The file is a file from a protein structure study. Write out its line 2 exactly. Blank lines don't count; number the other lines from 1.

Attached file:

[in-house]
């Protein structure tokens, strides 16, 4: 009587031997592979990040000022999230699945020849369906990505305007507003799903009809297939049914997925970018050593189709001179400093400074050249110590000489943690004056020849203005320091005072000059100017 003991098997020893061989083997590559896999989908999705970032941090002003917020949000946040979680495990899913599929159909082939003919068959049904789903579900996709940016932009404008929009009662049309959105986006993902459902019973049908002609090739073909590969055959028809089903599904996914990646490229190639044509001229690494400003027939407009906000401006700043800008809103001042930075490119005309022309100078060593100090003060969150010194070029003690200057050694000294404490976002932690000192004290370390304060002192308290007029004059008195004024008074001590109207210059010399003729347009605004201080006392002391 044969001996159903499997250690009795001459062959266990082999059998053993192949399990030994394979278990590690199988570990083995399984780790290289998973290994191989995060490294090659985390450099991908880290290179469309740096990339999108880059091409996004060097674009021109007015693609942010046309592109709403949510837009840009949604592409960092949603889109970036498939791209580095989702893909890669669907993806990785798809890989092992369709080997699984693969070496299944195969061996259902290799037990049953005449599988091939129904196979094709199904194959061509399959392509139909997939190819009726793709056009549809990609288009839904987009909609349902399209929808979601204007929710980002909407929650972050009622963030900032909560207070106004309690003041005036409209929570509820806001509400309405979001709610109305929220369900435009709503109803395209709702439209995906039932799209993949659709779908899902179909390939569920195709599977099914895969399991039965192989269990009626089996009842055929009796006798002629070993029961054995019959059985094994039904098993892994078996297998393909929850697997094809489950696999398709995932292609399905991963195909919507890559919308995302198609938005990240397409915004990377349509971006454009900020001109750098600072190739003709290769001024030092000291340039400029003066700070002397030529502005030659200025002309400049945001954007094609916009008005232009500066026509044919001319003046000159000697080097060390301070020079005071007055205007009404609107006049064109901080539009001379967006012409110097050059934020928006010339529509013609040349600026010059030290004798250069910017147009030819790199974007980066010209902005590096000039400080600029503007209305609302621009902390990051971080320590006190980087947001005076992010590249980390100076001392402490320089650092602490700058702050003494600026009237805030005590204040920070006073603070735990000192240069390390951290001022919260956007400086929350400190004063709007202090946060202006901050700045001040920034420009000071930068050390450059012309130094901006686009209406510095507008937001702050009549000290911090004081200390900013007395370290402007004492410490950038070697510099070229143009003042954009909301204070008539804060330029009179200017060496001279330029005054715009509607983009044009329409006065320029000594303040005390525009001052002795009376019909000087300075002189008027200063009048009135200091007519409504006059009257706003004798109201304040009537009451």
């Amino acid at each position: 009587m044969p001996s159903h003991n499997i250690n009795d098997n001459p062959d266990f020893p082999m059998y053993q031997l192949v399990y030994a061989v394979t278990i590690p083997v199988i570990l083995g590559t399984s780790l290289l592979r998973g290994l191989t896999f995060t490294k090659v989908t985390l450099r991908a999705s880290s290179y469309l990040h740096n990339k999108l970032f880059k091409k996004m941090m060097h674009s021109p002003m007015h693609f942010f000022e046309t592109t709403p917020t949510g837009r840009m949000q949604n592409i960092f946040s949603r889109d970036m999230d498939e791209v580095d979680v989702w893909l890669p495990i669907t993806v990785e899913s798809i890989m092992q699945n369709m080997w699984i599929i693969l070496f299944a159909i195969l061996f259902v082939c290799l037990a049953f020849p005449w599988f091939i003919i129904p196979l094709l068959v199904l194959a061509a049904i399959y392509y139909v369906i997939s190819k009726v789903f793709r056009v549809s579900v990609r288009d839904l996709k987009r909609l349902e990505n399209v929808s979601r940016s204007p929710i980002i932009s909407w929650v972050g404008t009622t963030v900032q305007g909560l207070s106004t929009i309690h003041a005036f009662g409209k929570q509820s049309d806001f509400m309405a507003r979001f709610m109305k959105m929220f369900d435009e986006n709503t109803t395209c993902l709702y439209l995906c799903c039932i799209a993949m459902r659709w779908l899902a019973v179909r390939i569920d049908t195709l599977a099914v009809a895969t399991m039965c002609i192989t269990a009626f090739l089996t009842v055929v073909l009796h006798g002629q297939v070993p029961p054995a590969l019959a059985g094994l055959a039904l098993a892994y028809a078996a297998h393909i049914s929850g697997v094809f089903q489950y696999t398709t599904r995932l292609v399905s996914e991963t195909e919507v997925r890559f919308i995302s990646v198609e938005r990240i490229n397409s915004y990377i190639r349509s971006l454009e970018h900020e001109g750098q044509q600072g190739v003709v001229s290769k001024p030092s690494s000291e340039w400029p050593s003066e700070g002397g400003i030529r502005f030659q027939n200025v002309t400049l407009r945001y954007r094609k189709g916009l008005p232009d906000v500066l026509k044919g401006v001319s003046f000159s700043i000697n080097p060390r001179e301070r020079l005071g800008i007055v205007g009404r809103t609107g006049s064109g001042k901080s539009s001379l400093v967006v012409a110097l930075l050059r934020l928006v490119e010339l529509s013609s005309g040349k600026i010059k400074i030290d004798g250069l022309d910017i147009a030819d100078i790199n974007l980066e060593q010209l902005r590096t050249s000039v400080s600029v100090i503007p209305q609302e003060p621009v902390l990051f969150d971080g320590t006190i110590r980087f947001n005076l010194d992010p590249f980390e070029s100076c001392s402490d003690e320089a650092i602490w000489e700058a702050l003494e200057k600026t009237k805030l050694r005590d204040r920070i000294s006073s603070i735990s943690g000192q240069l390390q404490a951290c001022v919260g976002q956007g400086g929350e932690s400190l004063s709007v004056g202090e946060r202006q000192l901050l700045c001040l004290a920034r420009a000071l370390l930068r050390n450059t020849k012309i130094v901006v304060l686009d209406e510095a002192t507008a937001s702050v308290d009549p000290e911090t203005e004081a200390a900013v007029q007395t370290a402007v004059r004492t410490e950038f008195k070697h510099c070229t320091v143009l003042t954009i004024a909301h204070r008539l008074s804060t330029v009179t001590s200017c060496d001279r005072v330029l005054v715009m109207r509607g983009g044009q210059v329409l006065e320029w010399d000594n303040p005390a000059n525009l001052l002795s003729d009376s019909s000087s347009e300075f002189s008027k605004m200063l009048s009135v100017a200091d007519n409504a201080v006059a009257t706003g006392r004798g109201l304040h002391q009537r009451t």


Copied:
């Protein structure tokens, strides 16, 4: 009587031997592979990040000022999230699945020849369906990505305007507003799903009809297939049914997925970018050593189709001179400093400074050249110590000489943690004056020849203005320091005072000059100017 003991098997020893061989083997590559896999989908999705970032941090002003917020949000946040979680495990899913599929159909082939003919068959049904789903579900996709940016932009404008929009009662049309959105986006993902459902019973049908002609090739073909590969055959028809089903599904996914990646490229190639044509001229690494400003027939407009906000401006700043800008809103001042930075490119005309022309100078060593100090003060969150010194070029003690200057050694000294404490976002932690000192004290370390304060002192308290007029004059008195004024008074001590109207210059010399003729347009605004201080006392002391 044969001996159903499997250690009795001459062959266990082999059998053993192949399990030994394979278990590690199988570990083995399984780790290289998973290994191989995060490294090659985390450099991908880290290179469309740096990339999108880059091409996004060097674009021109007015693609942010046309592109709403949510837009840009949604592409960092949603889109970036498939791209580095989702893909890669669907993806990785798809890989092992369709080997699984693969070496299944195969061996259902290799037990049953005449599988091939129904196979094709199904194959061509399959392509139909997939190819009726793709056009549809990609288009839904987009909609349902399209929808979601204007929710980002909407929650972050009622963030900032909560207070106004309690003041005036409209929570509820806001509400309405979001709610109305929220369900435009709503109803395209709702439209995906039932799209993949659709779908899902179909390939569920195709599977099914895969399991039965192989269990009626089996009842055929009796006798002629070993029961054995019959059985094994039904098993892994078996297998393909929850697997094809489950696999398709995932292609399905991963195909919507890559919308995302198609938005990240397409915004990377349509971006454009900020001109750098600072190739003709290769001024030092000291340039400029003066700070002397030529502005030659200025002309400049945001954007094609916009008005232009500066026509044919001319003046000159000697080097060390301070020079005071007055205007009404609107006049064109901080539009001379967006012409110097050059934020928006010339529509013609040349600026010059030290004798250069910017147009030819790199974007980066010209902005590096000039400080600029503007209305609302621009902390990051971080320590006190980087947001005076992010590249980390100076001392402490320089650092602490700058702050003494600026009237805030005590204040920070006073603070735990000192240069390390951290001022919260956007400086929350400190004063709007202090946060202006901050700045001040920034420009000071930068050390450059012309130094901006686009209406510095507008937001702050009549000290911090004081200390900013007395370290402007004492410490950038070697510099070229143009003042954009909301204070008539804060330029009179200017060496001279330029005054715009509607983009044009329409006065320029000594303040005390525009001052002795009376019909000087300075002189008027200063009048009135200091007519409504006059009257706003004798109201304040009537009451």